Figure 1. Overview of AWARE client’s interfaces: sensor manager, plugin manager, and stream.

By default, the users are presented with the Sensor Manager interface, where they can manage the collected sensor data on the mobile phone. Here, they can see currently active sensors, the sensor’s power-consumption estimation (provided by Android’s API), the client’s current version, their AWARE device identifier [a universal unique identifier (UUID) is generated randomly upon every installation] and a toggle for debugging messages from AWARE’s sensing.

By pressing to top-left corner icon, i.e., the navigation button, the users can access the Plugin Manager. Here, they may install any publicly available plugins (as soon as they are added to the repository). Moreover, for researchers, AWARE supports study-specific plugins, thus only the study participants are able to view and install them. If the client or a plugin is updated on the repository or missing from the device, the users are prompted to install it.

The Stream interface’s purpose is to present contextualized information from the collected data. These visualizations may be interactive, present information in real-time and reused for faster future application development. They also act as a shortcut to each plugin’s settings. This interface adapts by hiding or showing more information according to the active sensors and plugins.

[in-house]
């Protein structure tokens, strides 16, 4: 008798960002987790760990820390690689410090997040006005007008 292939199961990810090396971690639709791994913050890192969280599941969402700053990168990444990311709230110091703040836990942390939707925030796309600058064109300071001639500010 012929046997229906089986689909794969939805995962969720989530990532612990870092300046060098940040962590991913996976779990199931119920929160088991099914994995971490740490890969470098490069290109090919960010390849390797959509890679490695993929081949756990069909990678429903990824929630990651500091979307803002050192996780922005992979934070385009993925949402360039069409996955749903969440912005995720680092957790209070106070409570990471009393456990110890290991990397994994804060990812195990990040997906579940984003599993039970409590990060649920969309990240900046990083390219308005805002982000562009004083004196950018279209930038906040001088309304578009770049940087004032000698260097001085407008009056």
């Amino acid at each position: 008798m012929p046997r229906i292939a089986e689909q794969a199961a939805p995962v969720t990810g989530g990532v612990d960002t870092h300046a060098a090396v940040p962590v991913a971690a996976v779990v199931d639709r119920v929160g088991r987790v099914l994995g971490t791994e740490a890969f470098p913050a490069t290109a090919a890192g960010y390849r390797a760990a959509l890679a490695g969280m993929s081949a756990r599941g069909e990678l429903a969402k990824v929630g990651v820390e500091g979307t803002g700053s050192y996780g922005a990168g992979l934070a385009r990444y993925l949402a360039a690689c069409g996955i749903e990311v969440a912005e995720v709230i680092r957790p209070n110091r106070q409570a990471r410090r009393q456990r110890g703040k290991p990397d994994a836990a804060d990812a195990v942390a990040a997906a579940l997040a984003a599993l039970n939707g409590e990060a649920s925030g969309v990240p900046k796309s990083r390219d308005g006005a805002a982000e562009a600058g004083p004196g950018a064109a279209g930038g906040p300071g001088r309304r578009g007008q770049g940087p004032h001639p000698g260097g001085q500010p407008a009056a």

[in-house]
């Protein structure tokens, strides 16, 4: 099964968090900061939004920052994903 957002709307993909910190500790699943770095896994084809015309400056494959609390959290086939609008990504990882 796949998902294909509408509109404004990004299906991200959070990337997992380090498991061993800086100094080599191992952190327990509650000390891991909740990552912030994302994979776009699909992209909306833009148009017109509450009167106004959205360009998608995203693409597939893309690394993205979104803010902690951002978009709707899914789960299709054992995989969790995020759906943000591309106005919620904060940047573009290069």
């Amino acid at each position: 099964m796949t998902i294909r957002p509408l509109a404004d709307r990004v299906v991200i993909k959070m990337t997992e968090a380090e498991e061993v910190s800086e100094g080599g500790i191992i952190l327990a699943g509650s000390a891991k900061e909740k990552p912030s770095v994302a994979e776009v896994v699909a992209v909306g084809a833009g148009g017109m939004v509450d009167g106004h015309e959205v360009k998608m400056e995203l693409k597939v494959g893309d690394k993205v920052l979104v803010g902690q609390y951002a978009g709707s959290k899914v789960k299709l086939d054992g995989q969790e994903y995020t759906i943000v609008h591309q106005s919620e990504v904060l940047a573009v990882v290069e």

AWARE’s context sensors

AWARE records data from available hardware-, software-, and human-based sensors as the users carry their smartphones, thus supporting 2.1 and 2.2. Hardware sensors can be the accelerometer, magnetometer, and photometer, just to name a few. The client supports the majority of device’s available sensors. New sensors are constantly added to the framework as they become available on newer Android devices. Software sensors include, for example, the user’s calendar, email, social activity, and other logs (e.g., calls, messages). Human-based sensors are mobile questionnaires (i.e., for ESM), voice, or gesture input, where users’ actions are the inputs to algorithms, providing answers for disambiguation, or supervised data labeling, for example.

AWARE’s context plugins